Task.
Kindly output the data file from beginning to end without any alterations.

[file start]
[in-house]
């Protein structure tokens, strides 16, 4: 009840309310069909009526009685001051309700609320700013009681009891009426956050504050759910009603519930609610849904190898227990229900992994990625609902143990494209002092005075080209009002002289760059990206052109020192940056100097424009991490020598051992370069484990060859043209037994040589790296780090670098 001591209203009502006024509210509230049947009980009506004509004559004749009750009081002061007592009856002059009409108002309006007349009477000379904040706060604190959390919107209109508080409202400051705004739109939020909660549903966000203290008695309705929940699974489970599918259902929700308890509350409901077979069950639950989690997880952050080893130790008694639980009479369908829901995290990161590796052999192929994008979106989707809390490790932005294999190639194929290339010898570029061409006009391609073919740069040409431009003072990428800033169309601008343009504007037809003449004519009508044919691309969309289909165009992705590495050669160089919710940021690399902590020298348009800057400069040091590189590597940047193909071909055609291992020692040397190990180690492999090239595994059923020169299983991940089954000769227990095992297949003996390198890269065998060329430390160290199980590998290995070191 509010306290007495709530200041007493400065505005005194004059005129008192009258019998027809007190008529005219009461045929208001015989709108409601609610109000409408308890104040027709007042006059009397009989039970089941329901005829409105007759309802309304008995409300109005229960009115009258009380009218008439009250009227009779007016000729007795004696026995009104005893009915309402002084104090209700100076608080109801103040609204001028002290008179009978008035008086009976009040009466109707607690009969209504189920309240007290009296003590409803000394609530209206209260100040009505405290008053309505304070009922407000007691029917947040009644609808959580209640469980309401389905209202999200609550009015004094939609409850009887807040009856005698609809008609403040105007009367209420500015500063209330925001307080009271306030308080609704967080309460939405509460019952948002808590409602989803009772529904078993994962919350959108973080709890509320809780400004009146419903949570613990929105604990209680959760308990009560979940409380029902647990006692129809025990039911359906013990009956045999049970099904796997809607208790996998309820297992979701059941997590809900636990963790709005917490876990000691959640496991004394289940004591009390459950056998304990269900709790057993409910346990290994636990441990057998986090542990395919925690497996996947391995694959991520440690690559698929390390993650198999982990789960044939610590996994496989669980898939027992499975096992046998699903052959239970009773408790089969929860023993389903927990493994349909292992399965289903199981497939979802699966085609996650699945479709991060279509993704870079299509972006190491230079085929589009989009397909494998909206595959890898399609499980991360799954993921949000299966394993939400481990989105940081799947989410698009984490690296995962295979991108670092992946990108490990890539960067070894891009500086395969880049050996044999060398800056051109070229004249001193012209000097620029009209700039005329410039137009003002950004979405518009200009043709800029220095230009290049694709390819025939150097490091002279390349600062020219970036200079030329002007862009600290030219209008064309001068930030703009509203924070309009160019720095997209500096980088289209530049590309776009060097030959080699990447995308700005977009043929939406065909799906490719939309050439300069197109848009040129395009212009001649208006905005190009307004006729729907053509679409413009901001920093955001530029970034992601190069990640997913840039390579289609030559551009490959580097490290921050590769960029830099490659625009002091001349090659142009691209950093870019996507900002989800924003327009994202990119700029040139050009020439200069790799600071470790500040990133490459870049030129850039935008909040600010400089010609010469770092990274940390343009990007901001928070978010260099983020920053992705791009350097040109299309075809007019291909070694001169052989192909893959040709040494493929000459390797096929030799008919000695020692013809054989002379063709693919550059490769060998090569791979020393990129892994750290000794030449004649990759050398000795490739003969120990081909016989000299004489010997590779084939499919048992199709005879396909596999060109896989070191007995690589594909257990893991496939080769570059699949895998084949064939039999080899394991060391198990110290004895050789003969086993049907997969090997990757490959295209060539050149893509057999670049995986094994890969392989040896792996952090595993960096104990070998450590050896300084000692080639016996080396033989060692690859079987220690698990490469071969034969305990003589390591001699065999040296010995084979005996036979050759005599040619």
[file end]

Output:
[in-house]
């Protein structure tokens, strides 16, 4: 009840309310069909009526009685001051309700609320700013009681009891009426956050504050759910009603519930609610849904190898227990229900992994990625609902143990494209002092005075080209009002002289760059990206052109020192940056100097424009991490020598051992370069484990060859043209037994040589790296780090670098 001591209203009502006024509210509230049947009980009506004509004559004749009750009081002061007592009856002059009409108002309006007349009477000379904040706060604190959390919107209109508080409202400051705004739109939020909660549903966000203290008695309705929940699974489970599918259902929700308890509350409901077979069950639950989690997880952050080893130790008694639980009479369908829901995290990161590796052999192929994008979106989707809390490790932005294999190639194929290339010898570029061409006009391609073919740069040409431009003072990428800033169309601008343009504007037809003449004519009508044919691309969309289909165009992705590495050669160089919710940021690399902590020298348009800057400069040091590189590597940047193909071909055609291992020692040397190990180690492999090239595994059923020169299983991940089954000769227990095992297949003996390198890269065998060329430390160290199980590998290995070191 509010306290007495709530200041007493400065505005005194004059005129008192009258019998027809007190008529005219009461045929208001015989709108409601609610109000409408308890104040027709007042006059009397009989039970089941329901005829409105007759309802309304008995409300109005229960009115009258009380009218008439009250009227009779007016000729007795004696026995009104005893009915309402002084104090209700100076608080109801103040609204001028002290008179009978008035008086009976009040009466109707607690009969209504189920309240007290009296003590409803000394609530209206209260100040009505405290008053309505304070009922407000007691029917947040009644609808959580209640469980309401389905209202999200609550009015004094939609409850009887807040009856005698609809008609403040105007009367209420500015500063209330925001307080009271306030308080609704967080309460939405509460019952948002808590409602989803009772529904078993994962919350959108973080709890509320809780400004009146419903949570613990929105604990209680959760308990009560979940409380029902647990006692129809025990039911359906013990009956045999049970099904796997809607208790996998309820297992979701059941997590809900636990963790709005917490876990000691959640496991004394289940004591009390459950056998304990269900709790057993409910346990290994636990441990057998986090542990395919925690497996996947391995694959991520440690690559698929390390993650198999982990789960044939610590996994496989669980898939027992499975096992046998699903052959239970009773408790089969929860023993389903927990493994349909292992399965289903199981497939979802699966085609996650699945479709991060279509993704870079299509972006190491230079085929589009989009397909494998909206595959890898399609499980991360799954993921949000299966394993939400481990989105940081799947989410698009984490690296995962295979991108670092992946990108490990890539960067070894891009500086395969880049050996044999060398800056051109070229004249001193012209000097620029009209700039005329410039137009003002950004979405518009200009043709800029220095230009290049694709390819025939150097490091002279390349600062020219970036200079030329002007862009600290030219209008064309001068930030703009509203924070309009160019720095997209500096980088289209530049590309776009060097030959080699990447995308700005977009043929939406065909799906490719939309050439300069197109848009040129395009212009001649208006905005190009307004006729729907053509679409413009901001920093955001530029970034992601190069990640997913840039390579289609030559551009490959580097490290921050590769960029830099490659625009002091001349090659142009691209950093870019996507900002989800924003327009994202990119700029040139050009020439200069790799600071470790500040990133490459870049030129850039935008909040600010400089010609010469770092990274940390343009990007901001928070978010260099983020920053992705791009350097040109299309075809007019291909070694001169052989192909893959040709040494493929000459390797096929030799008919000695020692013809054989002379063709693919550059490769060998090569791979020393990129892994750290000794030449004649990759050398000795490739003969120990081909016989000299004489010997590779084939499919048992199709005879396909596999060109896989070191007995690589594909257990893991496939080769570059699949895998084949064939039999080899394991060391198990110290004895050789003969086993049907997969090997990757490959295209060539050149893509057999670049995986094994890969392989040896792996952090595993960096104990070998450590050896300084000692080639016996080396033989060692690859079987220690698990490469071969034969305990003589390591001699065999040296010995084979005996036979050759005599040619």